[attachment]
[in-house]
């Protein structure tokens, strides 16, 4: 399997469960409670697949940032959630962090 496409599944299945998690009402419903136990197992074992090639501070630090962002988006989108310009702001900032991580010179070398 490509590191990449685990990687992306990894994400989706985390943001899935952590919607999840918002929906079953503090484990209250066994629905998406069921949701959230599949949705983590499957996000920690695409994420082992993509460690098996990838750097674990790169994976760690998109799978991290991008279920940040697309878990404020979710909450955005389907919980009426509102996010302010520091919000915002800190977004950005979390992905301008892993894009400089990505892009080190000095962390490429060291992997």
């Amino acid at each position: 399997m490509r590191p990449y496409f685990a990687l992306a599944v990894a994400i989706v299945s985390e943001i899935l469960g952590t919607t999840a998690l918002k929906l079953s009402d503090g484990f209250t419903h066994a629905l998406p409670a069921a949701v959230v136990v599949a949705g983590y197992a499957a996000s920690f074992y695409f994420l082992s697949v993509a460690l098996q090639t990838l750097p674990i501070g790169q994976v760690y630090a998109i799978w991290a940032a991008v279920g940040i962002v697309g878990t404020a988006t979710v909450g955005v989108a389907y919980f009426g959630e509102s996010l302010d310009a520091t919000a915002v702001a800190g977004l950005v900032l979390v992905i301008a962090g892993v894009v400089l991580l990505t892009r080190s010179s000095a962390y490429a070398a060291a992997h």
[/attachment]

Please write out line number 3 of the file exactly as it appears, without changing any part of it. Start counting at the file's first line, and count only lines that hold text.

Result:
């Amino acid at each position: 399997m490509r590191p990449y496409f685990a990687l992306a599944v990894a994400i989706v299945s985390e943001i899935l469960g952590t919607t999840a998690l918002k929906l079953s009402d503090g484990f209250t419903h066994a629905l998406p409670a069921a949701v959230v136990v599949a949705g983590y197992a499957a996000s920690f074992y695409f994420l082992s697949v993509a460690l098996q090639t990838l750097p674990i501070g790169q994976v760690y630090a998109i799978w991290a940032a991008v279920g940040i962002v697309g878990t404020a988006t979710v909450g955005v989108a389907y919980f009426g959630e509102s996010l302010d310009a520091t919000a915002v702001a800190g977004l950005v900032l979390v992905i301008a962090g892993v894009v400089l991580l990505t892009r080190s010179s000095a962390y490429a070398a060291a992997h």